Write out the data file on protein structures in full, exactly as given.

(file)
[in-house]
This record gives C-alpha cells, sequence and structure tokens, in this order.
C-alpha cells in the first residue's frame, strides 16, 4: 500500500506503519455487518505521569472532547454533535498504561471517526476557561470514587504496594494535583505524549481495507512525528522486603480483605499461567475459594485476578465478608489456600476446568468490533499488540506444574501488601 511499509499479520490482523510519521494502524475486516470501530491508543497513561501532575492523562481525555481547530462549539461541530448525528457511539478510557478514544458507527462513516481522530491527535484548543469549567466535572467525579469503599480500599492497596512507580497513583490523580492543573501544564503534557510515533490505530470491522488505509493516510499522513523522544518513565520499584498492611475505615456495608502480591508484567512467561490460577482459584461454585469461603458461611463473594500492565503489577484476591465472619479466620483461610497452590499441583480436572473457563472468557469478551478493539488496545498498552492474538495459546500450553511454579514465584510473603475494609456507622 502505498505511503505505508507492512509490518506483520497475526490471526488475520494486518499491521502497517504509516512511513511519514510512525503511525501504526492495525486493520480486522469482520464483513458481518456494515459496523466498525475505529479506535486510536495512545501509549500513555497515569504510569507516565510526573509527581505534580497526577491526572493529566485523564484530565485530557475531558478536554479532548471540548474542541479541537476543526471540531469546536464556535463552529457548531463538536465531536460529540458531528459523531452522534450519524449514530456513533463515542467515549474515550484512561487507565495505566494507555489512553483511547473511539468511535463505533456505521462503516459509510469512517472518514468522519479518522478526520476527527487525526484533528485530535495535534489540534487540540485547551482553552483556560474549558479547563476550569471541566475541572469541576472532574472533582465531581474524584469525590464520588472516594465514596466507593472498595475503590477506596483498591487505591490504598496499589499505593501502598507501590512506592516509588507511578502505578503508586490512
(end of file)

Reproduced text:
[in-house]
This record gives C-alpha cells, sequence and structure tokens, in this order.
C-alpha cells in the first residue's frame, strides 16, 4: 500500500506503519455487518505521569472532547454533535498504561471517526476557561470514587504496594494535583505524549481495507512525528522486603480483605499461567475459594485476578465478608489456600476446568468490533499488540506444574501488601 511499509499479520490482523510519521494502524475486516470501530491508543497513561501532575492523562481525555481547530462549539461541530448525528457511539478510557478514544458507527462513516481522530491527535484548543469549567466535572467525579469503599480500599492497596512507580497513583490523580492543573501544564503534557510515533490505530470491522488505509493516510499522513523522544518513565520499584498492611475505615456495608502480591508484567512467561490460577482459584461454585469461603458461611463473594500492565503489577484476591465472619479466620483461610497452590499441583480436572473457563472468557469478551478493539488496545498498552492474538495459546500450553511454579514465584510473603475494609456507622 502505498505511503505505508507492512509490518506483520497475526490471526488475520494486518499491521502497517504509516512511513511519514510512525503511525501504526492495525486493520480486522469482520464483513458481518456494515459496523466498525475505529479506535486510536495512545501509549500513555497515569504510569507516565510526573509527581505534580497526577491526572493529566485523564484530565485530557475531558478536554479532548471540548474542541479541537476543526471540531469546536464556535463552529457548531463538536465531536460529540458531528459523531452522534450519524449514530456513533463515542467515549474515550484512561487507565495505566494507555489512553483511547473511539468511535463505533456505521462503516459509510469512517472518514468522519479518522478526520476527527487525526484533528485530535495535534489540534487540540485547551482553552483556560474549558479547563476550569471541566475541572469541576472532574472533582465531581474524584469525590464520588472516594465514596466507593472498595475503590477506596483498591487505591490504598496499589499505593501502598507501590512506592516509588507511578502505578503508586490512